Colorimeters are straightforward color comparison tools that are often confused with spectrophotometers. However, colorimeters have a more limited range of capabilities than spectrophotometers.
What exactly is a colorimeter, and how does it work?
What Is a Colorimeter?
A colorimeter is a light-sensing device that is used to measure the absorbance and transmittance of light as it moves through a sample of liquid.
The main components of a colorimeter include:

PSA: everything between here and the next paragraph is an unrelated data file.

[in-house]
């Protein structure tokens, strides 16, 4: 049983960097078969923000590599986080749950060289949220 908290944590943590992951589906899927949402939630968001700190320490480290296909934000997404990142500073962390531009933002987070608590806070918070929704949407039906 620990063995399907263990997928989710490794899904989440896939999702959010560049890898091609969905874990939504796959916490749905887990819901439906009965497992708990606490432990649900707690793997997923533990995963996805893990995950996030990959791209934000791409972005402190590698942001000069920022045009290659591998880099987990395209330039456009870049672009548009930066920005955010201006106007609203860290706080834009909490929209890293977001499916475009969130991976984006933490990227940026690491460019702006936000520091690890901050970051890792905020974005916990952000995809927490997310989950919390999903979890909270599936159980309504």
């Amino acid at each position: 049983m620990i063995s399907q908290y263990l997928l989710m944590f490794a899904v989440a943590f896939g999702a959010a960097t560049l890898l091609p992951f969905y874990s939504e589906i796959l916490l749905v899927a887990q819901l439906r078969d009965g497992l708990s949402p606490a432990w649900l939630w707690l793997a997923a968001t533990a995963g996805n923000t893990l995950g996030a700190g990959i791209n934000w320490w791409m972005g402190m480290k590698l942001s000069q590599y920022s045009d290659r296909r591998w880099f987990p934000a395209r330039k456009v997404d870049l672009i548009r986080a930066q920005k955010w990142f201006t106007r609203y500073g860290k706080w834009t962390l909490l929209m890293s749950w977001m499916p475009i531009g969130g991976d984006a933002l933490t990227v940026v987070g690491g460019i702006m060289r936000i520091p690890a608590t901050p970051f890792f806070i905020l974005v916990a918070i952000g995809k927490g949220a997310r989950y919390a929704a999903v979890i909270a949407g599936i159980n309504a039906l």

- Illuminant: A specific, fixed light source that passes through the object.
- Cuvette: A sample holder where the liquid is placed.
- Standard observer: A two-degree standard observer, which is a small and specific field of view.
- Photocell: A system that detects light passing through the sample.
- Tristimulus absorption filter: A filter that isolates specific wavelengths to be applied to the sample.
There are two different types of colorimeters:
- Color densitometers: Measure the density of primary colors.
- Color photometers: Measure color transmission and reflection.
Colorimeters may also be compact and portable to use on the go or larger for benchtop use in a lab.